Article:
The compiler is not exactly a robust program and is best when no errors occur. Three types of errors may occur: file errors, syntax errors, and compiler errors.

4.1. File errors

File errors involve any errors with the operating system interface; the input and output file definitions and operations. No errors are recognized by the compiler. This can result in an infinite loop in the compiler. For example, a non-existent input file will be treated as an infinitely long file of null characters.

4.2. Syntax errors

Syntax errors are detected by the compiler and simple recovery techniques are attempted. Errors are indicated by an output line of the following form:

ERR n COL m

after the line which caused the error. This indicates that error n occurred in column m. Errors are listed in Figure 2. The line in error may be the immediately previous line or the one before it. For error number 3 (looking for one syntactic token type but found a different one), the additional information of what token type was found and what type was expected is indicated on the next line as,

F=(found token type) (expected token type)

Token types are listed in Figure 3.

4.3. Compiler errors

A further problem is unrecoverable errors in the compiler. Unrecoverable errors are indicated by a line of the following form at the end of the output file,

**n
where n is the error number as indicated below.



  1. Too many errors (>600).

  2. Infinite search loop in symbol table.

  3. Same symbol inserted into symbol table twice

  4. Too many symbols deleted from symbol table.

  5. Too many levels of nesting (>8).

5. The language Subset

As indicated in SPL/1 [1], the language provided is a subset of the language Pascal. The following language features are NOT provided by the compiler.

  1. floating point numbers.

  2. user defined scalar types.

  3. pointers

  4. sets

  5. multi-dimensional arrays

  6. FOR, CASE, and WITH statements

  7. Input/Output (READ,WRITE,GET,PUT,EOF,files,...)

  8. Most system functions or procedures (SIN,COS,ABS,ODD,...)

  9. GO TOs and labels.
There were several reasons for any particular omission, but mainly these omissions were felt to be not completely necessary or very hard to implement and hence were left out for simplicity. In some cases, such as floating point numbers, the hardware simply does not provide adequate support for the feature. These features can be added by appropriate programming by the user, if necessary.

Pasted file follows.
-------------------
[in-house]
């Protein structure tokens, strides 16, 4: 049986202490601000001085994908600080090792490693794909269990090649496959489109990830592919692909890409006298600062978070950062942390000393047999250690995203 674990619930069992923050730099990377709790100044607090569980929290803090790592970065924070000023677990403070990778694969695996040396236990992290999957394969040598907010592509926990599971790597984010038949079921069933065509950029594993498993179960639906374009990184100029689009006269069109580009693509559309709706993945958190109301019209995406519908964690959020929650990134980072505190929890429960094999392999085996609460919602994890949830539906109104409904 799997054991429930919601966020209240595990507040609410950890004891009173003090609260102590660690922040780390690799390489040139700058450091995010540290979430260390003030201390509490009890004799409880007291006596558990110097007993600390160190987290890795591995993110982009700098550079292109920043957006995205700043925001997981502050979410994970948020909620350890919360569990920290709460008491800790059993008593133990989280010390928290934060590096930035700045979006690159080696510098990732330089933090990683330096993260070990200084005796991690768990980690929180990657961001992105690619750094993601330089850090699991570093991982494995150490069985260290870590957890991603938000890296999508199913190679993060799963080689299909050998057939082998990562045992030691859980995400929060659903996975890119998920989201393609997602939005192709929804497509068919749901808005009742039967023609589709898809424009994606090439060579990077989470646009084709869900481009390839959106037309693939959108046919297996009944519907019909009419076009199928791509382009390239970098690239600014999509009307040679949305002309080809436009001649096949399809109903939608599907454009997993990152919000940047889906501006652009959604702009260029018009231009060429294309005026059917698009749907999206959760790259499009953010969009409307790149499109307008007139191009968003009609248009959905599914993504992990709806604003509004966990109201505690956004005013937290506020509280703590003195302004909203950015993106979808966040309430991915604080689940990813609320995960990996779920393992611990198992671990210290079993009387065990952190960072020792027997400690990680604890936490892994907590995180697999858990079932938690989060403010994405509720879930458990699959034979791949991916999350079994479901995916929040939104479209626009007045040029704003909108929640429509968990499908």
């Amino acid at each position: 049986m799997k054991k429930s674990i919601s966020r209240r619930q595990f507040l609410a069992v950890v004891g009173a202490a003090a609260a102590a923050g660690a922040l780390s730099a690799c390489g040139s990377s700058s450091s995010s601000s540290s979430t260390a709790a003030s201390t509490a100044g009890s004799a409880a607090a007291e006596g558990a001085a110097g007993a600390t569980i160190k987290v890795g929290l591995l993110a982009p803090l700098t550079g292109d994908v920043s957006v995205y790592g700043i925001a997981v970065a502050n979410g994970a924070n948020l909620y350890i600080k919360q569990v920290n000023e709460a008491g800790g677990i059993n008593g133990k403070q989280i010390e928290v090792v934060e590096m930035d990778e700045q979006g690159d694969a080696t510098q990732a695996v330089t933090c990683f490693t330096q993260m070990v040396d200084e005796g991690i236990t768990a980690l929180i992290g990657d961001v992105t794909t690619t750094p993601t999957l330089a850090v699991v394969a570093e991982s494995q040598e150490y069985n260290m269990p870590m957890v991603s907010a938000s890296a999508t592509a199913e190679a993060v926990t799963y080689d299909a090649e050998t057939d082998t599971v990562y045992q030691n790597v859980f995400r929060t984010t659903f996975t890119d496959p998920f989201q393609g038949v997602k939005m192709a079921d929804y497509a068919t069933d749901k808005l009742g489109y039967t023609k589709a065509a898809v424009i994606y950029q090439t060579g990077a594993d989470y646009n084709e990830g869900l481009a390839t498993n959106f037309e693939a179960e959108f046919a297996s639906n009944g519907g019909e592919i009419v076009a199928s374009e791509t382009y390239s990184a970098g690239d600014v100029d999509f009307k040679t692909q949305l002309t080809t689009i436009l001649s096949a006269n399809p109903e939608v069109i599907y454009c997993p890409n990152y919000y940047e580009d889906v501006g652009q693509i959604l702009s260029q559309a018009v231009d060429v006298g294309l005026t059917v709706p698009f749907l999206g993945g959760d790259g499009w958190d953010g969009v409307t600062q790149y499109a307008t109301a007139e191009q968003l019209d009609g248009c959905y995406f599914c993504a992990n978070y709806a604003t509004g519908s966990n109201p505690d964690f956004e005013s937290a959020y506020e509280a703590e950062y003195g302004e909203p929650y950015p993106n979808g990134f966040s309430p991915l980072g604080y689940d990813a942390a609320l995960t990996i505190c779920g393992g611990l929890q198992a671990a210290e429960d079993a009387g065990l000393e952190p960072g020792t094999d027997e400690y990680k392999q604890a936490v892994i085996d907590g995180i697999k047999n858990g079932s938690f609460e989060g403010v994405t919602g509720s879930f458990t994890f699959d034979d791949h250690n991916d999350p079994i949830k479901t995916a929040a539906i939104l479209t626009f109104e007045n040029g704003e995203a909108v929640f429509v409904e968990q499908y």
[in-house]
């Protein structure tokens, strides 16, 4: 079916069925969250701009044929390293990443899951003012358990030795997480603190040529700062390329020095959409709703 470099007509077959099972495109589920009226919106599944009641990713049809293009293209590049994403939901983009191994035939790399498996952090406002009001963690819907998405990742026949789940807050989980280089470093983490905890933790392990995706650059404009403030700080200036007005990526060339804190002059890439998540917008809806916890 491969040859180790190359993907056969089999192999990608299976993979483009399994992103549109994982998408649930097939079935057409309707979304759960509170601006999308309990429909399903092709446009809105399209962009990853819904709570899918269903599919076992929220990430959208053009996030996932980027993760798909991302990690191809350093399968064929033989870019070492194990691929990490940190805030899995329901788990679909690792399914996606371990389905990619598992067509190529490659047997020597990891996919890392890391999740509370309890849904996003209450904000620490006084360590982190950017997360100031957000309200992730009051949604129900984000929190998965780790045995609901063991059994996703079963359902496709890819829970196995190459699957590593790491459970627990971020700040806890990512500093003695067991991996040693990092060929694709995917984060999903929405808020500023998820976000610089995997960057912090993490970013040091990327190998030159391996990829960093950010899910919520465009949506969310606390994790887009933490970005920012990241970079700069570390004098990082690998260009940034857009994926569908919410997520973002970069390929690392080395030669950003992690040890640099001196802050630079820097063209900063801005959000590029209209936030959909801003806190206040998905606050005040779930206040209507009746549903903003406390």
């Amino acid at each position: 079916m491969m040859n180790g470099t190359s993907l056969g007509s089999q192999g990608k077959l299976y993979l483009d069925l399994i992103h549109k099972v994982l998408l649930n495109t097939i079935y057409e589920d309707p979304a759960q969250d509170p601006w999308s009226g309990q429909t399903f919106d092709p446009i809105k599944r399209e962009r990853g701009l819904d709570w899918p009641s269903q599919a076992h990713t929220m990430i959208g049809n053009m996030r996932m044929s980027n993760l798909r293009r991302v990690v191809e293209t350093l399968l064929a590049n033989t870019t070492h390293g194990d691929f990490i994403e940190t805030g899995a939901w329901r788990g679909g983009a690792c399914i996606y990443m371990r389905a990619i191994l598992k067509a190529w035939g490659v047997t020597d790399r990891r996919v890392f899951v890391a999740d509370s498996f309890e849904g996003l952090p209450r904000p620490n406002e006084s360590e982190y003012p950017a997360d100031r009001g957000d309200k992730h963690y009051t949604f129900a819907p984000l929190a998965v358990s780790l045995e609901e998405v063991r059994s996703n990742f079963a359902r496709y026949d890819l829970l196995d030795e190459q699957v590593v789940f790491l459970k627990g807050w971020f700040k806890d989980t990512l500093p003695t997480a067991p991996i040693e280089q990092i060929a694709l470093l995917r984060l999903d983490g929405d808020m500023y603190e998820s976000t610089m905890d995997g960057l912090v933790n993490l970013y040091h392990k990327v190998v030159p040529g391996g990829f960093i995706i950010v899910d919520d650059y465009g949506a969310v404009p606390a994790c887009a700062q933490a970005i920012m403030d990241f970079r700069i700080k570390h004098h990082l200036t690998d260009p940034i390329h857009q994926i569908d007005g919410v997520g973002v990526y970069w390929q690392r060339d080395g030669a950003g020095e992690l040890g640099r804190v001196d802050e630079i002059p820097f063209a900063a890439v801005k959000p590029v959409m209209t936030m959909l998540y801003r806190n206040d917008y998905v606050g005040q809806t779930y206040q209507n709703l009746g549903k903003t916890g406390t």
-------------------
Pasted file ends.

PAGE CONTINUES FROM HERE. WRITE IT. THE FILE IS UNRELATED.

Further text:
In other cases, alternative methods exist for the omitted items,

  1. A user defined type, such as COLOR = (RED, GREEN, BLUE), can be defined by CONST RED=0; GREEN=1; BLUE=2; ... TYPE COLOR = RED..BLUE;

  2. Pointers would require runtime storage allocation routines. If these are desired, allocate a large array and use array subscripts as pointers.

  3. For sets, use packed array of booleans.

  4. Multi-dimensional arrays can be defined as arrays of arrays, as with A: Array [0..n] of Array [1..m] of 0..127; and then accessed as A[I][J].

  5. FOR and CASE statements can be rewritten as WHILEs and IFs. WITH statements will require writing the complete record name at all times. Admittedly, there is a certain amount of efficiency lost here.

  6. Input/Output can be accomplished by using system calls as indicated below.

As one minor extension to the language, the compiler allows compile-time constant expressions to be used wherever a constant may be used, as in,

CONST SPACE = 2*n+1;
TYPE INDEX = 0..n-1;

6. Interacting with RDOS

All input/output is done by the operating system in response to users requests. To allow these requests to be made from any Pascal program, two intrinsic functions have been defined and added to the compiler. SYSTEM is a function which takes a variable number of parameters and makes a system call to RDOS. Since some of the system calls must pass addresses as parameters to the system, another intrinsic function ADR returns as its value the address of its argument.

  1. ADR -- The function ADR takes one argument and returns as its value the integer number which is the address in memory of the argument. Thus for a variable X, ADR(X) is the address of X. Since ADR(X) is an integer, it can be operated on by arithmetic operators. In particular, many system calls require a byte pointer, rather than a word address. Since there are two bytes per word, a word address can be converted into a byte pointer by multiplying by 2. For example if the array F has a file name packed two bytes per word, then 2*ADR(F) is a byte pointer to the file name in F. For a character variable, C, on the other hand, we need the low-order byte, 2*ADR(C)+1.